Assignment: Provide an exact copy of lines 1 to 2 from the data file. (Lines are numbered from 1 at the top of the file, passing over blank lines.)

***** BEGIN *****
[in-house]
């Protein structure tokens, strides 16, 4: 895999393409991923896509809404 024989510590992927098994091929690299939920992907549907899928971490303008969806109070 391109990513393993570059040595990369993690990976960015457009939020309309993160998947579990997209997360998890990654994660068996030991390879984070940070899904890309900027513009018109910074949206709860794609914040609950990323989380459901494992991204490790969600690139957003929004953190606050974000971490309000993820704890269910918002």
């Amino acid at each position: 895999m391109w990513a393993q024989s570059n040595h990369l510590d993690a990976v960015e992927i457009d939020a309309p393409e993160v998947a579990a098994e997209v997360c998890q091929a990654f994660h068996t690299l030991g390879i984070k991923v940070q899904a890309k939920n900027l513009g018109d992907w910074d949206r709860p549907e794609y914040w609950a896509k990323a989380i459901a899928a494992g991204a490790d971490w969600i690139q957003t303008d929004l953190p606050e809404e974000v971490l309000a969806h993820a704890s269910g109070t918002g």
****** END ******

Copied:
[in-house]
């Protein structure tokens, strides 16, 4: 895999393409991923896509809404 024989510590992927098994091929690299939920992907549907899928971490303008969806109070 391109990513393993570059040595990369993690990976960015457009939020309309993160998947579990997209997360998890990654994660068996030991390879984070940070899904890309900027513009018109910074949206709860794609914040609950990323989380459901494992991204490790969600690139957003929004953190606050974000971490309000993820704890269910918002």